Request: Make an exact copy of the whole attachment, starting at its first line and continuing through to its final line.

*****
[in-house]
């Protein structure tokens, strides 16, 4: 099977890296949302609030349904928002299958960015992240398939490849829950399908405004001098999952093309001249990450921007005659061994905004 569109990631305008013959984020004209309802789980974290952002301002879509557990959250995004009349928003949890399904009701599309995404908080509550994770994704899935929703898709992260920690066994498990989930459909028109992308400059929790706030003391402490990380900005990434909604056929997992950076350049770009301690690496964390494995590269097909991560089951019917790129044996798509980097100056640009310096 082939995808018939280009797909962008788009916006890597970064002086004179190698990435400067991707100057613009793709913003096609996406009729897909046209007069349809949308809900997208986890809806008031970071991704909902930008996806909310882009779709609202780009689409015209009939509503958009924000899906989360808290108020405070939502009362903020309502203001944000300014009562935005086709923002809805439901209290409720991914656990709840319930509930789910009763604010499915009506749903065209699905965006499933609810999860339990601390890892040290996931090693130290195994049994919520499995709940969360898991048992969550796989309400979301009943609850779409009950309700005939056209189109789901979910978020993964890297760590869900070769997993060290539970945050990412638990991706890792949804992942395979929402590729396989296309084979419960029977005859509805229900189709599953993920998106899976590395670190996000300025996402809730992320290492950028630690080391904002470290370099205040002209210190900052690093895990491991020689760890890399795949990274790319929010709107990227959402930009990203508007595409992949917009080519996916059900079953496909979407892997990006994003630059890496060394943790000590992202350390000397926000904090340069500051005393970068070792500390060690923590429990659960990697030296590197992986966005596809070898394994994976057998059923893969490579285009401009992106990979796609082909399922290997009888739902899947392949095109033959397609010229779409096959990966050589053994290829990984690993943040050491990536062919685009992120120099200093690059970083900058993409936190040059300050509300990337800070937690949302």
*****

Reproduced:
[in-house]
């Protein structure tokens, strides 16, 4: 099977890296949302609030349904928002299958960015992240398939490849829950399908405004001098999952093309001249990450921007005659061994905004 569109990631305008013959984020004209309802789980974290952002301002879509557990959250995004009349928003949890399904009701599309995404908080509550994770994704899935929703898709992260920690066994498990989930459909028109992308400059929790706030003391402490990380900005990434909604056929997992950076350049770009301690690496964390494995590269097909991560089951019917790129044996798509980097100056640009310096 082939995808018939280009797909962008788009916006890597970064002086004179190698990435400067991707100057613009793709913003096609996406009729897909046209007069349809949308809900997208986890809806008031970071991704909902930008996806909310882009779709609202780009689409015209009939509503958009924000899906989360808290108020405070939502009362903020309502203001944000300014009562935005086709923002809805439901209290409720991914656990709840319930509930789910009763604010499915009506749903065209699905965006499933609810999860339990601390890892040290996931090693130290195994049994919520499995709940969360898991048992969550796989309400979301009943609850779409009950309700005939056209189109789901979910978020993964890297760590869900070769997993060290539970945050990412638990991706890792949804992942395979929402590729396989296309084979419960029977005859509805229900189709599953993920998106899976590395670190996000300025996402809730992320290492950028630690080391904002470290370099205040002209210190900052690093895990491991020689760890890399795949990274790319929010709107990227959402930009990203508007595409992949917009080519996916059900079953496909979407892997990006994003630059890496060394943790000590992202350390000397926000904090340069500051005393970068070792500390060690923590429990659960990697030296590197992986966005596809070898394994994976057998059923893969490579285009401009992106990979796609082909399922290997009888739902899947392949095109033959397609010229779409096959990966050589053994290829990984690993943040050491990536062919685009992120120099200093690059970083900058993409936190040059300050509300990337800070937690949302």